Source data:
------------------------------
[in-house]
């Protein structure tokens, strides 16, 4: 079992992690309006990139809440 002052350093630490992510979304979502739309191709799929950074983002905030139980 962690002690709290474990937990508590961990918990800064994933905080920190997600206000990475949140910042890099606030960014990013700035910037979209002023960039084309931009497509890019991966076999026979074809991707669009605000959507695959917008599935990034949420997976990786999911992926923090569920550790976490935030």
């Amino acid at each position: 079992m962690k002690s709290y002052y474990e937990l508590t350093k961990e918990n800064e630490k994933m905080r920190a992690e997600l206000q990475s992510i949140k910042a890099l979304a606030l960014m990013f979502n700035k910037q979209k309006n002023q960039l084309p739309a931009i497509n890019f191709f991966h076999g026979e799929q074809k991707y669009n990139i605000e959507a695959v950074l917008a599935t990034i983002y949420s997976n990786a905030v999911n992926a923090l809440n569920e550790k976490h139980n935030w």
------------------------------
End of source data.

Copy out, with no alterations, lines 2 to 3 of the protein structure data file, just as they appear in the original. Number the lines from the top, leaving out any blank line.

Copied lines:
């Protein structure tokens, strides 16, 4: 079992992690309006990139809440 002052350093630490992510979304979502739309191709799929950074983002905030139980 962690002690709290474990937990508590961990918990800064994933905080920190997600206000990475949140910042890099606030960014990013700035910037979209002023960039084309931009497509890019991966076999026979074809991707669009605000959507695959917008599935990034949420997976990786999911992926923090569920550790976490935030």
């Amino acid at each position: 079992m962690k002690s709290y002052y474990e937990l508590t350093k961990e918990n800064e630490k994933m905080r920190a992690e997600l206000q990475s992510i949140k910042a890099l979304a606030l960014m990013f979502n700035k910037q979209k309006n002023q960039l084309p739309a931009i497509n890019f191709f991966h076999g026979e799929q074809k991707y669009n990139i605000e959507a695959v950074l917008a599935t990034i983002y949420s997976n990786a905030v999911n992926a923090l809440n569920e550790k976490h139980n935030w």